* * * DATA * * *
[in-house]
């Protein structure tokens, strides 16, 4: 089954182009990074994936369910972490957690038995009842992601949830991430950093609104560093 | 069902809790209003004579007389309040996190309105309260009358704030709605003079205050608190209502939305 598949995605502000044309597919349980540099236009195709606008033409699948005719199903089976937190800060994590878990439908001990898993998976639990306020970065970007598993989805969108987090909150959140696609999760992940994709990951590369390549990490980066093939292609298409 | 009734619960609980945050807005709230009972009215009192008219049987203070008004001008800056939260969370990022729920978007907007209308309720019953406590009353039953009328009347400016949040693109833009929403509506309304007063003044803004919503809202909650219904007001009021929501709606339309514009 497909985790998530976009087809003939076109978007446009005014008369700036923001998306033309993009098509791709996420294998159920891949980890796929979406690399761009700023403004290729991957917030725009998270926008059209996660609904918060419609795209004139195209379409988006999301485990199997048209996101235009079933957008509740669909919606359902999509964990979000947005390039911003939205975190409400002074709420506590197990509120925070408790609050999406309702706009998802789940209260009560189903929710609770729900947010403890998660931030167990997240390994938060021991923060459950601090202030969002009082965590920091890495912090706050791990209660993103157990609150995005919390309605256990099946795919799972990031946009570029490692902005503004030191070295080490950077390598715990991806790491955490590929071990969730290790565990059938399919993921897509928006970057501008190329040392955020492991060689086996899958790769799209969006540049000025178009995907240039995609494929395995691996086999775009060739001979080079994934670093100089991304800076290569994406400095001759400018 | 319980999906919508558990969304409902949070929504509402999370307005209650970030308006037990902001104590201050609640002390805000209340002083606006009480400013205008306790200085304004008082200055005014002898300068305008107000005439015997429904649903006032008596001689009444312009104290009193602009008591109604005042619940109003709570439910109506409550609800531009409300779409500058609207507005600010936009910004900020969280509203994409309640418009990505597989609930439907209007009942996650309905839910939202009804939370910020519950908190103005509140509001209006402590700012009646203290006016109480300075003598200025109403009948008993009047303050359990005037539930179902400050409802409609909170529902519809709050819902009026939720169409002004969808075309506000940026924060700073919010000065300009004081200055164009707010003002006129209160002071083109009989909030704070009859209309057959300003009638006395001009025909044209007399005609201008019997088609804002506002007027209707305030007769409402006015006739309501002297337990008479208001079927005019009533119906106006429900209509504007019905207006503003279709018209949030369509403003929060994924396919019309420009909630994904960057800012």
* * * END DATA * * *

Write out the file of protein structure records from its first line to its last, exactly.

[in-house]
């Protein structure tokens, strides 16, 4: 089954182009990074994936369910972490957690038995009842992601949830991430950093609104560093 | 069902809790209003004579007389309040996190309105309260009358704030709605003079205050608190209502939305 598949995605502000044309597919349980540099236009195709606008033409699948005719199903089976937190800060994590878990439908001990898993998976639990306020970065970007598993989805969108987090909150959140696609999760992940994709990951590369390549990490980066093939292609298409 | 009734619960609980945050807005709230009972009215009192008219049987203070008004001008800056939260969370990022729920978007907007209308309720019953406590009353039953009328009347400016949040693109833009929403509506309304007063003044803004919503809202909650219904007001009021929501709606339309514009 497909985790998530976009087809003939076109978007446009005014008369700036923001998306033309993009098509791709996420294998159920891949980890796929979406690399761009700023403004290729991957917030725009998270926008059209996660609904918060419609795209004139195209379409988006999301485990199997048209996101235009079933957008509740669909919606359902999509964990979000947005390039911003939205975190409400002074709420506590197990509120925070408790609050999406309702706009998802789940209260009560189903929710609770729900947010403890998660931030167990997240390994938060021991923060459950601090202030969002009082965590920091890495912090706050791990209660993103157990609150995005919390309605256990099946795919799972990031946009570029490692902005503004030191070295080490950077390598715990991806790491955490590929071990969730290790565990059938399919993921897509928006970057501008190329040392955020492991060689086996899958790769799209969006540049000025178009995907240039995609494929395995691996086999775009060739001979080079994934670093100089991304800076290569994406400095001759400018 | 319980999906919508558990969304409902949070929504509402999370307005209650970030308006037990902001104590201050609640002390805000209340002083606006009480400013205008306790200085304004008082200055005014002898300068305008107000005439015997429904649903006032008596001689009444312009104290009193602009008591109604005042619940109003709570439910109506409550609800531009409300779409500058609207507005600010936009910004900020969280509203994409309640418009990505597989609930439907209007009942996650309905839910939202009804939370910020519950908190103005509140509001209006402590700012009646203290006016109480300075003598200025109403009948008993009047303050359990005037539930179902400050409802409609909170529902519809709050819902009026939720169409002004969808075309506000940026924060700073919010000065300009004081200055164009707010003002006129209160002071083109009989909030704070009859209309057959300003009638006395001009025909044209007399005609201008019997088609804002506002007027209707305030007769409402006015006739309501002297337990008479208001079927005019009533119906106006429900209509504007019905207006503003279709018209949030369509403003929060994924396919019309420009909630994904960057800012």